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Universities Move to Boost Venture Efforts

July 8, 1997

Venture-business classes are open to those already in the work force as well. (Photo: Waseda University)

Japanese universities are increasing their efforts toward the nurturing and support of venture businesses. National, public, and private schools throughout the country are offering classes on how to start up a business as well as practical courses taught by experienced businesspeople. Some of the programs even supply capital to venture businesses or to their students who aspire to start up a firm.

Teaching the Venture ABCs
The classes on starting up businesses are among the most popular courses offered at the universities. Many of them are taught at the graduate level, but they also offer undergraduates and even the general public a chance to prepare for their own start-ups by learning the practical know-how and management theory needed to do so. A good number of the courses are not aimed only at economics and management students, but are intended to teach the basics of business to science majors as well.

Kyushu University, for example, held its first venture business seminar for undergraduate and graduate science and engineering students from November through December last year. Its instruction on management and the industrial society was kept at an introductory level, but the seminar was so popular it drew complaints from the students who could not attend due to their other experiments or required classes. In response to this, the university intends to offer the seminar in two intensive lecture series this year: once in July and again in October.

This spring, the economics department at Tohoku University, located in Sendai, Miyagi Prefecture, began offering a graduate-level applied economics course on venture-business policy. A joint effort between the government and private sector to breed new venture businesses has been underway in the Tohoku region for the last two years. The university aims to contribute to this drive by systematically examining and evaluating a range of business-boosting policies in the new course.

Schools are expanding this academic field in a variety of ways. Kobe University is offering an undergraduate course in "new industrialism," where local business founders and managers lecture on their own experience. The Tama Institute of Management and Information Sciences has launched a course in venture business management, for both graduate and undergraduate students as well as members of the general public, that covers the basics of the subject from a practical as well as a theoretical standpoint. Those already in the working world can also attend Waseda University's "entrepreneurship course," consisting of three classes, offered exclusively to non-students, focusing on the basics of starting up a business, management and organization, and crisis avoidance.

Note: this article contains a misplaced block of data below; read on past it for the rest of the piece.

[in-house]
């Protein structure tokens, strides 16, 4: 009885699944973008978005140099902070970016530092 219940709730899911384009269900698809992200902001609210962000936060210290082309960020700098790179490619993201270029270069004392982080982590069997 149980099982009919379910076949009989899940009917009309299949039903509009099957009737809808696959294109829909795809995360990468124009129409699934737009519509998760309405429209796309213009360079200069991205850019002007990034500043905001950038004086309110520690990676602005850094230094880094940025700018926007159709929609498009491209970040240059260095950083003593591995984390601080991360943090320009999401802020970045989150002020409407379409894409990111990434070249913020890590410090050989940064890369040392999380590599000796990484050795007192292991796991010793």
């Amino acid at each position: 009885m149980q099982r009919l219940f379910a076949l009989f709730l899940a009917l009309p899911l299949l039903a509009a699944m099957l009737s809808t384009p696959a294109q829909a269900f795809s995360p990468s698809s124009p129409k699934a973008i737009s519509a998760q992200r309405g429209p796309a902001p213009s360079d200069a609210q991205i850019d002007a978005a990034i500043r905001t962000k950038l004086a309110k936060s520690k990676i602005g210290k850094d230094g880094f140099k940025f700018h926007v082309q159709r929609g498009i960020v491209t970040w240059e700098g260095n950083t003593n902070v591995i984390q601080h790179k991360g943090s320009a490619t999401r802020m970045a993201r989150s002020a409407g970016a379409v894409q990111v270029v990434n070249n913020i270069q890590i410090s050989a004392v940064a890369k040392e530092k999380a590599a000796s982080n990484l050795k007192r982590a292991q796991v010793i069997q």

Putting Money Where Their Mouths Are
In response to the unfolding era of global competition and structural reforms, these universities are looking to produce more independent businesspeople through these courses. The schools are also aiming to shift their educational emphasis to more practical learning. This changing consciousness in the world of education is also being spurred by the industrial sector's mounting insistence that educational reforms are needed to boost the numbers of people with original ideas willing to take on the challenge of starting a new business.

Some schools are going so far as to provide investment funds jointly with venture-capital firms. Hokkaido University, the first institution to do so, established its "Hokudai Ambitious Fund" in January of this year; with help from a number of venture-capital and securities firms, this fund has already invested around 500 million yen (4.3 million dollars at 115 yen to the dollar). The investment targets new and established venture firms started and managed by university researchers and students as well as alumni. In the Hokkaido set-up, the university identifies operations with a chance at doing well as businesses and the venture-capital firms evaluate their feasibility before deciding whether to invest.

The University of Tsukuba and the Tama Institute are also planning investment funds aimed at nurturing venture businesses. The Tama plan will involve seeking outside the school for business ideas; the school will then act as a go-between to funnel investment to the start-ups. Trading firms and other private companies involved with the program will support the new operations after the school selects the most promising ideas and helps draw up business outlines for the investment recipients.

This new form of investment benefits both venture-capital firms and other businesses seeking new ideas and universities looking to boost potentially profitable research. Successful venture-firm investment should lead to the continued teaming up of academia and industry.

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